Made me think back to the highly contentious '1421 The Year China Discovered the World'. Although trade between China, India, Arabia and Africa is not in doubt.
 
I've decided to create this thread because - well, there wasn't one and I never know where to stick threads about Australian finds. Maybe some kindly mod can merge the "1000 year old coin" thread in there too.

White man's skull has Australians scratching heads

A centuries-old skull found in northern New South Wales in late 2011, in
Canberra. The skull of a white man is raising questions about whether
Captain James Cook really was the first European to land on the
country's east coast.

The centuries-old skull of a white man found in Australia is raising
questions about whether Captain James Cook really was the first European
to land on the country's east coast.

The skull was found in northern New South Wales in late 2011, and police
initially prepared themselves for a gruesome murder investigation.

But scientific testing revealed that not only was it much older than
expected, but possibly belonged to a white man born around 1650, well
before Englishman Cook reached the eastern seaboard on the Endeavour in
1770.

"The DNA determined the skull was a male," Detective Sergeant John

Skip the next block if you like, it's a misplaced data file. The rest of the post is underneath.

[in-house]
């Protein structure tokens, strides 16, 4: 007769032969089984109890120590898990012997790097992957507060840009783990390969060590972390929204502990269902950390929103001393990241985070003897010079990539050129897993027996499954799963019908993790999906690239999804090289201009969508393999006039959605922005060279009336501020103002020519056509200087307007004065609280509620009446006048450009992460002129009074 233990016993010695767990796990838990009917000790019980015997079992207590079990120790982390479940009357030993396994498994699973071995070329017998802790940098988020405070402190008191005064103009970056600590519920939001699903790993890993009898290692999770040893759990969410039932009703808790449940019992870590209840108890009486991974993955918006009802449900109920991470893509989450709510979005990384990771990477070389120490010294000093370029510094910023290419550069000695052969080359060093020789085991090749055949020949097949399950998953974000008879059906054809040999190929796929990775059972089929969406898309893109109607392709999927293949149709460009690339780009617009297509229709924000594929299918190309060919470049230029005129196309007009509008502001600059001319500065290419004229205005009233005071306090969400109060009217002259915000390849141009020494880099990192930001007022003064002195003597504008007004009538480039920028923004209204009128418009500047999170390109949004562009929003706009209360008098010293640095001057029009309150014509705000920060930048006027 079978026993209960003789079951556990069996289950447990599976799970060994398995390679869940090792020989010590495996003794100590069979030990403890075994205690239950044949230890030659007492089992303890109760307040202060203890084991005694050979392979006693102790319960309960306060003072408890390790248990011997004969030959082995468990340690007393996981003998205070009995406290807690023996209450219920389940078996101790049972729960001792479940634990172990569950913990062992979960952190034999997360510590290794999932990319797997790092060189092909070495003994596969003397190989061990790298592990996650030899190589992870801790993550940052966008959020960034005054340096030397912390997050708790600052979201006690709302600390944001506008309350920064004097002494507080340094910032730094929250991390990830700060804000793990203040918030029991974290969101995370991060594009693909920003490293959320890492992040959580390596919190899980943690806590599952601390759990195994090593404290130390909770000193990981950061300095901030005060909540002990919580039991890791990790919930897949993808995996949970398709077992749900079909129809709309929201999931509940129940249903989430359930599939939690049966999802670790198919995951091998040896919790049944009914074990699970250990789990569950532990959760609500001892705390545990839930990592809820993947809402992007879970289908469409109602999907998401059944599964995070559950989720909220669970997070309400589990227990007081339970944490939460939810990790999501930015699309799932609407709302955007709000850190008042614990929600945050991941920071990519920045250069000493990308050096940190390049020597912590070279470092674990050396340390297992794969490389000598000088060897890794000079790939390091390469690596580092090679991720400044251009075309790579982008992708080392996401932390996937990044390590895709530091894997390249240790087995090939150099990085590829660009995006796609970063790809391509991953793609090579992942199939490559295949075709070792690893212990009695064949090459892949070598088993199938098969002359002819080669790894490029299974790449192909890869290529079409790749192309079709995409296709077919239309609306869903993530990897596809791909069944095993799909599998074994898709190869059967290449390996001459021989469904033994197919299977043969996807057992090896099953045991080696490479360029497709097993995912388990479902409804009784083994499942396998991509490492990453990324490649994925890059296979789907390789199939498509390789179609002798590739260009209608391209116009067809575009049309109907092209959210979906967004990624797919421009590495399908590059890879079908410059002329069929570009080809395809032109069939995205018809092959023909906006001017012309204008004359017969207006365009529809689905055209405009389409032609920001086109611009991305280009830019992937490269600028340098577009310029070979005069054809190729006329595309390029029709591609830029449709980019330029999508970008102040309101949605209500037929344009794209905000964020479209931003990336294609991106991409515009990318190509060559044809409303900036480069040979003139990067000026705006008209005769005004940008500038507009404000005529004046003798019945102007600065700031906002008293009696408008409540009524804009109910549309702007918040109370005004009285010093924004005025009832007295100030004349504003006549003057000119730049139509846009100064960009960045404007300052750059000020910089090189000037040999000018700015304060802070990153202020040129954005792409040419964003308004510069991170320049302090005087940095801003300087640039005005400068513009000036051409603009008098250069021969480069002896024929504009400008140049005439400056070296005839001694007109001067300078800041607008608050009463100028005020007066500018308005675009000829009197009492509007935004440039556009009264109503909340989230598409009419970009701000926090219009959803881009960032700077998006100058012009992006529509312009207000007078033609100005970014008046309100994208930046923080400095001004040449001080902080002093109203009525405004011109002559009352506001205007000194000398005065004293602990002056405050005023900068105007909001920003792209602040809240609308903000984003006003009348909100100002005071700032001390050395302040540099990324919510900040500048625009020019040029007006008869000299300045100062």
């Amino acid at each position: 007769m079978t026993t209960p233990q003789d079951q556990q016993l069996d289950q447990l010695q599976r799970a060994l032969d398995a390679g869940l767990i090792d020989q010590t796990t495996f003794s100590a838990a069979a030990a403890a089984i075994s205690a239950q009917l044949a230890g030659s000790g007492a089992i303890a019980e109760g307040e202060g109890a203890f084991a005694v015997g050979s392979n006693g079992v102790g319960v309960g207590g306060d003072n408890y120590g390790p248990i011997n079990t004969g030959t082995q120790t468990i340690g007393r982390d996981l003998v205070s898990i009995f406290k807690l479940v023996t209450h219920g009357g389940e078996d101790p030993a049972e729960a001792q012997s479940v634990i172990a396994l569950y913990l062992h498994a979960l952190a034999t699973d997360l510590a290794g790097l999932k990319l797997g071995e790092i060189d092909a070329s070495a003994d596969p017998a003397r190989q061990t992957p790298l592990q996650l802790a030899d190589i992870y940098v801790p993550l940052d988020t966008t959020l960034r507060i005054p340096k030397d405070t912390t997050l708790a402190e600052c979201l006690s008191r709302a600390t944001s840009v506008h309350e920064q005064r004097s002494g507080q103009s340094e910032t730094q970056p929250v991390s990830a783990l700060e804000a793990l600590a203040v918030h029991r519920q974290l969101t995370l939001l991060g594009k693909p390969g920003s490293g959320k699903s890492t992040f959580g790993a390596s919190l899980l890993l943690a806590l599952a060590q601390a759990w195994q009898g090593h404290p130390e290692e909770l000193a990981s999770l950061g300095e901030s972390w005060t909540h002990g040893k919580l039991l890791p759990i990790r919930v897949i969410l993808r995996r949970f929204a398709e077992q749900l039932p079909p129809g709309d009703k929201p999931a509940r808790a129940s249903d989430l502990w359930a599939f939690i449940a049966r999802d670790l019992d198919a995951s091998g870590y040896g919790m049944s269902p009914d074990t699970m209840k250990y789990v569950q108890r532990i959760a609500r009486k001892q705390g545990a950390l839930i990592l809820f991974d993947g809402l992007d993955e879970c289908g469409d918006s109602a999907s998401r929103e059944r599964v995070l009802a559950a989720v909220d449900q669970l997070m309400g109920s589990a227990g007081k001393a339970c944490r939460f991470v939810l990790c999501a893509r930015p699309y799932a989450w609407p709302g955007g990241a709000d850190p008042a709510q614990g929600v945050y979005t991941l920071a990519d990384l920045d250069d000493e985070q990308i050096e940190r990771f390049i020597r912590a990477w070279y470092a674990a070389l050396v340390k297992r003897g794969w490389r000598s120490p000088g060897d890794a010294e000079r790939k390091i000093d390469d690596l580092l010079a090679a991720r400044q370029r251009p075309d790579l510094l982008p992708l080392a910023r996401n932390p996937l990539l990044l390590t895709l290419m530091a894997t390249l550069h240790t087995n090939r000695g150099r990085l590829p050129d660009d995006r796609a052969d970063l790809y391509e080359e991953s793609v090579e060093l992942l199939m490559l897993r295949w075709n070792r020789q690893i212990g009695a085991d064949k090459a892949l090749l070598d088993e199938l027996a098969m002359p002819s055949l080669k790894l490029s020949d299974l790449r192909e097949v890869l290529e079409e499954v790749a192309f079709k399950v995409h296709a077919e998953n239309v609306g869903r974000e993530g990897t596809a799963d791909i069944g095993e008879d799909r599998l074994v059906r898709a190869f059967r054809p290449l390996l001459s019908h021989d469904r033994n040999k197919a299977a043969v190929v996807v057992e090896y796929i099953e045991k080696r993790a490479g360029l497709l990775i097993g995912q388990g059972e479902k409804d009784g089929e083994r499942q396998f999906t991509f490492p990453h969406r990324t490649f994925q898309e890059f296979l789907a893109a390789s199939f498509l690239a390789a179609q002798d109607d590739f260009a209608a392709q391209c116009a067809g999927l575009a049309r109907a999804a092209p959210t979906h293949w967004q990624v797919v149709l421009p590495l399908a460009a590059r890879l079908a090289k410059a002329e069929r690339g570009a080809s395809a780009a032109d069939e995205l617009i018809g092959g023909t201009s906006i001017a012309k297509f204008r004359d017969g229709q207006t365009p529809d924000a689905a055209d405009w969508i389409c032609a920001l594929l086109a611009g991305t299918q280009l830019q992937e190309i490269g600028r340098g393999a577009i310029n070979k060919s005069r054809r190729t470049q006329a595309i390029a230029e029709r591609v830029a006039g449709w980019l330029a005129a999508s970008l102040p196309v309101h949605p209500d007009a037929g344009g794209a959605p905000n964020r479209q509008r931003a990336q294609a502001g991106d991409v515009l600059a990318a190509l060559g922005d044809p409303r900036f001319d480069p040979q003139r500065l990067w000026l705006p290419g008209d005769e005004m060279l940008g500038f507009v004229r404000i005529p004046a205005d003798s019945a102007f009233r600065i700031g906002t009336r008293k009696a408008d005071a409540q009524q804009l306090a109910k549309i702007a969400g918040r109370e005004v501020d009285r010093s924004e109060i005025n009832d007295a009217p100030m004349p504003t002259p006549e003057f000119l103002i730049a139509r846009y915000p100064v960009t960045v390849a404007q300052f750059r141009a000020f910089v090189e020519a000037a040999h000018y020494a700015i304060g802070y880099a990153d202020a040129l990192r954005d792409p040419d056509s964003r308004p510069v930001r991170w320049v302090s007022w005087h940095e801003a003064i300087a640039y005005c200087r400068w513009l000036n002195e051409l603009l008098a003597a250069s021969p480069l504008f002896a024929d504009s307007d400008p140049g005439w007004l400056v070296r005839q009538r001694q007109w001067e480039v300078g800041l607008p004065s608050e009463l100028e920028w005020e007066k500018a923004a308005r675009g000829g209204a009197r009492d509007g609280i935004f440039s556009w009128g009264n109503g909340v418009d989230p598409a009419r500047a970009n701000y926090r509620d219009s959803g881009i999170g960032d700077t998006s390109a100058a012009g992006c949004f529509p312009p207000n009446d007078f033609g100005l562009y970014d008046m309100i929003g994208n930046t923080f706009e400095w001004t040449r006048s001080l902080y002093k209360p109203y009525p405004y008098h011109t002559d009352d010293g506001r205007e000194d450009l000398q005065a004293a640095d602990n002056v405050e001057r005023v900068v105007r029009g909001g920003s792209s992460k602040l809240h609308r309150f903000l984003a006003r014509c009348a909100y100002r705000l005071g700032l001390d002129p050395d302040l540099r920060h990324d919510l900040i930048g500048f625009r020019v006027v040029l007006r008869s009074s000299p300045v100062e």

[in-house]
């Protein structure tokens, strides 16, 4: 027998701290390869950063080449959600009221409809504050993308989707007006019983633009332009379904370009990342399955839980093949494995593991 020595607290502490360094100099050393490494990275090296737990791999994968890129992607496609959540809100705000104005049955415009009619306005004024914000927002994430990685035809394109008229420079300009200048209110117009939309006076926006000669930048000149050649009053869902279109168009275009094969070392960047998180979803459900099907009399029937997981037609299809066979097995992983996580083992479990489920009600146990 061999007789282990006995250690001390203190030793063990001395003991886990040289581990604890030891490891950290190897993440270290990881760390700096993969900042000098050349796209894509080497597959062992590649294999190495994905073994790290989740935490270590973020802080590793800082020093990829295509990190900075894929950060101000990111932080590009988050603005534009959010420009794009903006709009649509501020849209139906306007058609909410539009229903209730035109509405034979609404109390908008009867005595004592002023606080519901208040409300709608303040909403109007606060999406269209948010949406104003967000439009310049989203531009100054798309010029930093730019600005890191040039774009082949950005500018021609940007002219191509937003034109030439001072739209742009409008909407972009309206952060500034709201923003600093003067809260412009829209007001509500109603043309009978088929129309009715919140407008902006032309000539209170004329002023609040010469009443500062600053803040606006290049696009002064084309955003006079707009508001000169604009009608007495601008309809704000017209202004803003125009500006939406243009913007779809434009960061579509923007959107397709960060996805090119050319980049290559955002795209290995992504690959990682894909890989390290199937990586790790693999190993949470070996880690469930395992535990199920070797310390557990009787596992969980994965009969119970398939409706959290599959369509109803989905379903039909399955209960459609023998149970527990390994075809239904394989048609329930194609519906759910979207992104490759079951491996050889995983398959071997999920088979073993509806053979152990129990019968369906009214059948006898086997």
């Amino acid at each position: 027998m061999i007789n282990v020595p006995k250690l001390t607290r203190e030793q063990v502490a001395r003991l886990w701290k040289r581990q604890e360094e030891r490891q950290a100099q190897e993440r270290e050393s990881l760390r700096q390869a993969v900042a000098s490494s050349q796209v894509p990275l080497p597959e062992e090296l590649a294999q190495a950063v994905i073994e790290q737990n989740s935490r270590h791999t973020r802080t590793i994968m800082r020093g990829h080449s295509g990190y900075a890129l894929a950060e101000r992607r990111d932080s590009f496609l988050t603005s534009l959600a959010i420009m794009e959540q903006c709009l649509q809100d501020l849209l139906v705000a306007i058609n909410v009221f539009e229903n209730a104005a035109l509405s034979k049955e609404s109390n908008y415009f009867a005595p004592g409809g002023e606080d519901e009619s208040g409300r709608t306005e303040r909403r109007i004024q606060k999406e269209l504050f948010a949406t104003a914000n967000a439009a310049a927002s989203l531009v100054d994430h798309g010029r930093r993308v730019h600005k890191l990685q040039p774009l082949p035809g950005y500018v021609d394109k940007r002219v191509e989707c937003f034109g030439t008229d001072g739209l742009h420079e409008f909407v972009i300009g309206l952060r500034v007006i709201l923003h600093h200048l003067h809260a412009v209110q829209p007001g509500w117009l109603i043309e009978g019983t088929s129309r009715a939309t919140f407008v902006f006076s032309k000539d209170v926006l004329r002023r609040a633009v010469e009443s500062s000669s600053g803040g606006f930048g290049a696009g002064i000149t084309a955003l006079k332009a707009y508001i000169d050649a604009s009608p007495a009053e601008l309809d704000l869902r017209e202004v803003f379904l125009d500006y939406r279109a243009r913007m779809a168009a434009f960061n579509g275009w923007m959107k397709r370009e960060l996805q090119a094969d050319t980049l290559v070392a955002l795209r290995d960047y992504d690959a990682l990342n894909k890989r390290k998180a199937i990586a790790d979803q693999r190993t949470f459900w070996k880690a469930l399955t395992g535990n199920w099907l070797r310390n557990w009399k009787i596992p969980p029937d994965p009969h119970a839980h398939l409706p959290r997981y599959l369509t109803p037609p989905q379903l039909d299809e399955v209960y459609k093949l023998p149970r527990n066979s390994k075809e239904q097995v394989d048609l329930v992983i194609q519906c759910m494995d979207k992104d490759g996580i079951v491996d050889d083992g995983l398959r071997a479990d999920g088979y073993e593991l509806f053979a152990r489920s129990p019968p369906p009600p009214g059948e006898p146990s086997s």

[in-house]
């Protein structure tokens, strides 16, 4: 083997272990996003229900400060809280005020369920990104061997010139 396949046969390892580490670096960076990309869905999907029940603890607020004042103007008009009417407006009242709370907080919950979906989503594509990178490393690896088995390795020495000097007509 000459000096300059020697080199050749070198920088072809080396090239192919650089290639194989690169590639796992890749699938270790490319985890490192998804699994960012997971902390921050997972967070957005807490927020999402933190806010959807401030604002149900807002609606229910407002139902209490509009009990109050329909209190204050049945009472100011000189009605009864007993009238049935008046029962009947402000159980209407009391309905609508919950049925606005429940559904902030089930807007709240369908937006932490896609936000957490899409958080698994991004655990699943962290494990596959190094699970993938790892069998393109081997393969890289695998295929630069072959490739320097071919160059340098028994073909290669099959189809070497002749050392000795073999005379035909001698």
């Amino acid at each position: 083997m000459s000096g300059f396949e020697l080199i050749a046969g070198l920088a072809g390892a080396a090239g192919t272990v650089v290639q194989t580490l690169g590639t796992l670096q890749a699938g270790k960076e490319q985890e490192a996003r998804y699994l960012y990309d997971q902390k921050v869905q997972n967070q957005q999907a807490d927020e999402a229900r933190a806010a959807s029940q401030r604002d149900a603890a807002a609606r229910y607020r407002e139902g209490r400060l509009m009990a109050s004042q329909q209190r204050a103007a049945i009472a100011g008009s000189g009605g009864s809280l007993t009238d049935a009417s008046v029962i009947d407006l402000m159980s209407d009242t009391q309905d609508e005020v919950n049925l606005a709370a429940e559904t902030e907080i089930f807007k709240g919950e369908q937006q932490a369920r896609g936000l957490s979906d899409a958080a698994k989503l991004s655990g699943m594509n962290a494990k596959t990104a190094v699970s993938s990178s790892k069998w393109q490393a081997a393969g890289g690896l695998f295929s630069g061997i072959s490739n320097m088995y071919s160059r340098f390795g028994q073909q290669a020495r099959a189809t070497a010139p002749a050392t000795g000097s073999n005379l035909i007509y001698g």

Williamson told The Daily Telegraph.

"And the anthropologist report states the skull is that of a Caucasoid aged anywhere from 28 to 65."

Australian National University expert Stewart Fallon, who carbon-dated
the skull, pulling some collagen from
the bone as well as the enamel on a tooth, said he was at first shocked
at the age of the relic.

"We didn't know how old this one was, we assumed at first that it was
going to be a very young sample," he told AFP.

"When we first did it we weren't really thinking about people coming to
Australia and things like until we started to look at the dates and say,
'Oh, that's becoming intriguing'."

Read all at the link: http://phys.org/news/2013-07-white-skul ... lians.html
 
The Fortean Archaeology column in the latest FT has a fascinating round up of many apparently chronologically impossible objects found around Australia.